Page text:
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Global supply chains across all industry sectors are facing an unprecedented challenge due to the COVID-19 pandemic. Increased pressure on supply chain linkages is nothing new to multinational enterprises (MNEs), due to national tax and trade protectionism measures, evolving international tax policies, and technological disruption, but the current global pandemic is materially different. COVID-19 is unlike typical supply chain disruptions in that it has rapidly moved across the globe and forced companies to respond almost immediately to address the near-term sustainability of their existing supply chains. This development is putting a massive strain on MNEs’ operations and creates a profound level of future risk and exposure from a business, tax, and legal perspective.

This article, part of Baker McKenzie and Bloomberg Tax’s Special Report, addresses transfer pricing and the state of play for supply chains before and in response to the pandemic, and identifies implications post-pandemic.

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Armando Cabrera-Nolasco is a partner in Baker McKenzie's Tax Practice Group in Guadalajara. He has 10 years of experience in transfer pricing issues. Mr Cabrera-Nolasco currently coordinates the transfer pricing services for financial and services industries, and the financial valuation practice.

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Tamara Levin is a partner in Baker McKenzie’s San Francisco/Palo Alto Tax Practice Group. She regularly advises companies, mostly in technology-based industries, on transfer pricing and tax planning matters, including structuring and implementing international operations, cross-border transactions, and post acquisition integrations. Tamara speaks at internal workshops and seminars, as well as external events sponsored by Bloomberg BNA and the Tax Executives Institute.

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Jon Cowley is a member of Baker McKenzie's Hong Kong office. Jon's practice focuses on Asia-Pacific customs and trade matters, including controversy and audit support, duty and indirect tax planning, supply chain structuring and trade compliance advice. Jon returned to Baker McKenzie after spending five years as Assistant General Counsel for Customs and International Trade at a major consumer product company, where he advised the business on trade and customs issues globally. He previously was a member of Baker McKenzie’s International Trade Controversies and Planning practice in Hong Kong, where he assisted multinational companies with China customs, export control, encryption, indirect tax and cross-border regulatory matters. Earlier in his career, Jon was a trade advisor with consulting firms in Silicon Valley and Chicago.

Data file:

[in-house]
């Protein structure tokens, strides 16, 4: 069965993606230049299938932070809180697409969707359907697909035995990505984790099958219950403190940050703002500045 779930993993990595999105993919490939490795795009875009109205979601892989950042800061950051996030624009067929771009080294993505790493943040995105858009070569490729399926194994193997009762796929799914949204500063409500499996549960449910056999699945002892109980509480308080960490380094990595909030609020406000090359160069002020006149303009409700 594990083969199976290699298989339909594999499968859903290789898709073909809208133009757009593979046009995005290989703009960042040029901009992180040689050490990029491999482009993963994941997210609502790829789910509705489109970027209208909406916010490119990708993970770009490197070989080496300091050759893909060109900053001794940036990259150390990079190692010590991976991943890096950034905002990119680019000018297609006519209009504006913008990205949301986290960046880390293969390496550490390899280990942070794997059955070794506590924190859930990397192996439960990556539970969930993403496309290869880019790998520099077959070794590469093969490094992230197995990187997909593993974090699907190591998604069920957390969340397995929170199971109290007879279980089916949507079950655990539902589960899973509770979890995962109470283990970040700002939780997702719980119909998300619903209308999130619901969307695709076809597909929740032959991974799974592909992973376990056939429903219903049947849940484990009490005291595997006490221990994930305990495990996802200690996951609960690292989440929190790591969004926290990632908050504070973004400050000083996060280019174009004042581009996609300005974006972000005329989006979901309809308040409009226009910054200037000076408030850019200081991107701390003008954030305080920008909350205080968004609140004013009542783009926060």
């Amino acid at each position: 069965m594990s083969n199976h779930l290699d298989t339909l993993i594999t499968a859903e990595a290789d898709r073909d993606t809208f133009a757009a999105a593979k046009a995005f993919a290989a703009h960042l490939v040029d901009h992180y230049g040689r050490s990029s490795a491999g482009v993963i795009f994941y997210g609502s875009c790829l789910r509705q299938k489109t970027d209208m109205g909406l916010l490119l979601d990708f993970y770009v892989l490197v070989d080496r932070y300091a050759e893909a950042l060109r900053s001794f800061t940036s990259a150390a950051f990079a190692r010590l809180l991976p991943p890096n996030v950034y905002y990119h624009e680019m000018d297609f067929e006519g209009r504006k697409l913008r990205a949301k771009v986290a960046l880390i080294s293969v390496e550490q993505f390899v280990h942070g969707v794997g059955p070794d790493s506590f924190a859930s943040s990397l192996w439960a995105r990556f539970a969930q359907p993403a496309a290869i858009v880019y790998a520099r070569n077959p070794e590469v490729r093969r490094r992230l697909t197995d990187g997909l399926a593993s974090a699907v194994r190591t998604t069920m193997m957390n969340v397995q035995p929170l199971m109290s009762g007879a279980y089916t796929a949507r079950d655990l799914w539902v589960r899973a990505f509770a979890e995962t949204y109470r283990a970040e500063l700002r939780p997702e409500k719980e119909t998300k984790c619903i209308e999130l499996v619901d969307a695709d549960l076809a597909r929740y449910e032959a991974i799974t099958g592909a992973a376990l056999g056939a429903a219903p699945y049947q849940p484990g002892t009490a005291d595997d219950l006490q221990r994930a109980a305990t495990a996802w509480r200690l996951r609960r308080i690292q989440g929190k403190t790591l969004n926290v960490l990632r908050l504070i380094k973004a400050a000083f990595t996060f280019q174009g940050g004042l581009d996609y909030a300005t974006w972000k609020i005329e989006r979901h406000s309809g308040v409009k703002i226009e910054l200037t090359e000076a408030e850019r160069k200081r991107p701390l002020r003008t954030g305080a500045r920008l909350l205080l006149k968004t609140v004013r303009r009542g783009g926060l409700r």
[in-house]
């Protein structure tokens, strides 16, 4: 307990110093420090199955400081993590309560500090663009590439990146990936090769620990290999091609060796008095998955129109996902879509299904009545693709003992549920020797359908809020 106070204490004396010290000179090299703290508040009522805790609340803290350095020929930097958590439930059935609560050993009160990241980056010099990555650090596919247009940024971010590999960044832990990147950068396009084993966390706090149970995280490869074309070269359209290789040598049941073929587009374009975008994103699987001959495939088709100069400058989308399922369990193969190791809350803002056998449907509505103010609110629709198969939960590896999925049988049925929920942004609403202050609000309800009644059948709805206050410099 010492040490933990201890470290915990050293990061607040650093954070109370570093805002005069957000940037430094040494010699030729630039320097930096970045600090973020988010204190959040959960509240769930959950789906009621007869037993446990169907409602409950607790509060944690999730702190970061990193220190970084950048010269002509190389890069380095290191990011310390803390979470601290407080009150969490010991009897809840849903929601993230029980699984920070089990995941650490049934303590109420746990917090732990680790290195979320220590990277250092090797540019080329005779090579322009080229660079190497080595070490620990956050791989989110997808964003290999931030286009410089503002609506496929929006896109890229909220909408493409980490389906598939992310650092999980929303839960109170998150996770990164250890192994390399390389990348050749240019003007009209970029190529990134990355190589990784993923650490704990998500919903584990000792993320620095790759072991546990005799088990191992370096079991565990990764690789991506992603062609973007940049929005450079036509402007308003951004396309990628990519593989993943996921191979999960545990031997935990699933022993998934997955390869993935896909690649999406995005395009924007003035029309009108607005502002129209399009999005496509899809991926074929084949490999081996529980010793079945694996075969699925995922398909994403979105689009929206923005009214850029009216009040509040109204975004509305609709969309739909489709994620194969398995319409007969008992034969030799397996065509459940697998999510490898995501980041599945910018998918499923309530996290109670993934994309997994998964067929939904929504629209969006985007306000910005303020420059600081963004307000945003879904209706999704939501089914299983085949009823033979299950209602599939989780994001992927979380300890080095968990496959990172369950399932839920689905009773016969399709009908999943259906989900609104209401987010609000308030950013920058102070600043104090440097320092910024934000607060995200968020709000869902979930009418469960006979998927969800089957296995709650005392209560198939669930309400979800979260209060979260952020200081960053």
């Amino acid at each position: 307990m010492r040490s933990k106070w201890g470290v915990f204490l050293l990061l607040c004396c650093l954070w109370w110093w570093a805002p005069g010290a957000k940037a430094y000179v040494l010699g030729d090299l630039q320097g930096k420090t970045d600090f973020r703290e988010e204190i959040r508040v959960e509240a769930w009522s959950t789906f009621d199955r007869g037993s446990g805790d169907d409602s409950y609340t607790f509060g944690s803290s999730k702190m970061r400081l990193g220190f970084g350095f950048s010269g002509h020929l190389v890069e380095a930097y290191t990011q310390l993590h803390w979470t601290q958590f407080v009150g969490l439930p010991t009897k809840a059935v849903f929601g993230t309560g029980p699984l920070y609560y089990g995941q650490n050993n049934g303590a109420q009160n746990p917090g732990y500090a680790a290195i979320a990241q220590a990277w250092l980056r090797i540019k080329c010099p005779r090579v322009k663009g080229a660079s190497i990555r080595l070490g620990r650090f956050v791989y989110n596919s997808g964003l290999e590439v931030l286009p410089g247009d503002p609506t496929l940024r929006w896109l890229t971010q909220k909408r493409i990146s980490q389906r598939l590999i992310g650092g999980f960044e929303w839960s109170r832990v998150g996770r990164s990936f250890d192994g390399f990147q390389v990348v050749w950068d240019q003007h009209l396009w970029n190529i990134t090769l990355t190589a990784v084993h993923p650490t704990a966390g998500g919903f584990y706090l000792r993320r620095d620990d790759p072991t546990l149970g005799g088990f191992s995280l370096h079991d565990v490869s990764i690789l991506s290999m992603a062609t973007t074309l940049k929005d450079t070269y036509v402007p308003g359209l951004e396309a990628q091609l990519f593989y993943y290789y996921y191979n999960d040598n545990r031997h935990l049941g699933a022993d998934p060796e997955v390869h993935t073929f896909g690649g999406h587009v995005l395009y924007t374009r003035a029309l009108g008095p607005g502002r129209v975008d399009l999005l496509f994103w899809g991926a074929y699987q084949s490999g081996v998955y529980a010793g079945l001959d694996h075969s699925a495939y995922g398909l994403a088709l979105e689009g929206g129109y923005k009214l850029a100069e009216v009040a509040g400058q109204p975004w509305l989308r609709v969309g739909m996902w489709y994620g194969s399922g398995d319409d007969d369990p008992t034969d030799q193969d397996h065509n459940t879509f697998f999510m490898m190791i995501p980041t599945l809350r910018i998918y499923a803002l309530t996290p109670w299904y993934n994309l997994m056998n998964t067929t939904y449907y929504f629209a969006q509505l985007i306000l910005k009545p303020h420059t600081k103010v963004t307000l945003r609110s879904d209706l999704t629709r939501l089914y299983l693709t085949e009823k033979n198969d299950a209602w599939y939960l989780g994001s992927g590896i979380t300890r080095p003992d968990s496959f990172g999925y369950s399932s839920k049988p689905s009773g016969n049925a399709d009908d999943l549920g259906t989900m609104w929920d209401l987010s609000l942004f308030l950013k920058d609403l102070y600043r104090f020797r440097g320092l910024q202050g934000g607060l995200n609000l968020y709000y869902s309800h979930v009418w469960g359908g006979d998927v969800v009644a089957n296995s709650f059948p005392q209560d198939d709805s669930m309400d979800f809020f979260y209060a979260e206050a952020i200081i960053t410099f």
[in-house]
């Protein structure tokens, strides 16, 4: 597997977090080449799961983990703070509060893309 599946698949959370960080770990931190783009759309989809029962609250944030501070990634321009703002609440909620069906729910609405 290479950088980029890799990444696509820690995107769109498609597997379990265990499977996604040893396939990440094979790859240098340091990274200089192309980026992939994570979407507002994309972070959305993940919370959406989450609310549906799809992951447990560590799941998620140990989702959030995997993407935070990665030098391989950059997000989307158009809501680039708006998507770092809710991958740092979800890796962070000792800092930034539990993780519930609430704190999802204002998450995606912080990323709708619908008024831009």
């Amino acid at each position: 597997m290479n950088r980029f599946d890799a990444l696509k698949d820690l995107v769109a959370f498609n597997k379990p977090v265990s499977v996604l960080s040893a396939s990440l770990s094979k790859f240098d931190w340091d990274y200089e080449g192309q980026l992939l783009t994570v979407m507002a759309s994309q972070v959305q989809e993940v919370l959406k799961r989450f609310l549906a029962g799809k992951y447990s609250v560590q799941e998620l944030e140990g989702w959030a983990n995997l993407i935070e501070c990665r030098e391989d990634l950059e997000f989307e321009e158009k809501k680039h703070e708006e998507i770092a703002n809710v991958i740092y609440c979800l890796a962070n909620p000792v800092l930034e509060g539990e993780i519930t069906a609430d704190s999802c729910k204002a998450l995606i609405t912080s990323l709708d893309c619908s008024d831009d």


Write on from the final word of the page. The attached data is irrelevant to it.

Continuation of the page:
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Jukka Karjalainen is a partner in the London Tax Department of Baker McKenzie, and co-leads the UK Transfer Pricing practice. He has over 20 years of experience in dealing with transfer pricing and international corporate tax issues from both a private practice and an industry perspective.

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Gene Tien works with US and foreign multinationals on transfer pricing (TP) and other economic valuation issues, with a primary focus on the planning and dispute resolution of intangible property (IP) transactions and other value-added TP flows. Dr. Tien also works on economic development issues on a pro bono basis — including international fiscal devolution, water rights, and domestic social justice research. He regularly presents and writes about developments in international TP policy.

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Shane Koball is a director of economics in Baker McKenzie's New York office. He has extensive experience advising multinational corporations from the industrial products, life sciences, automotive, retail and consumer products, and media and advertising industries on transfer pricing planning, compliance and dispute resolution, as well as supply chain planning and restructuring. Prior to joining the Firm, Mr. Koball was a senior manager in the international tax services practice of well-known audit firm.

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Vladimir Zivkovic is a senior economist in Baker McKenzie Amsterdam’s Transfer Pricing team. He has more than nine years of experience in transfer pricing and value chain analysis. Vladimir started his career in Canada and relocated to the Netherlands in 2011.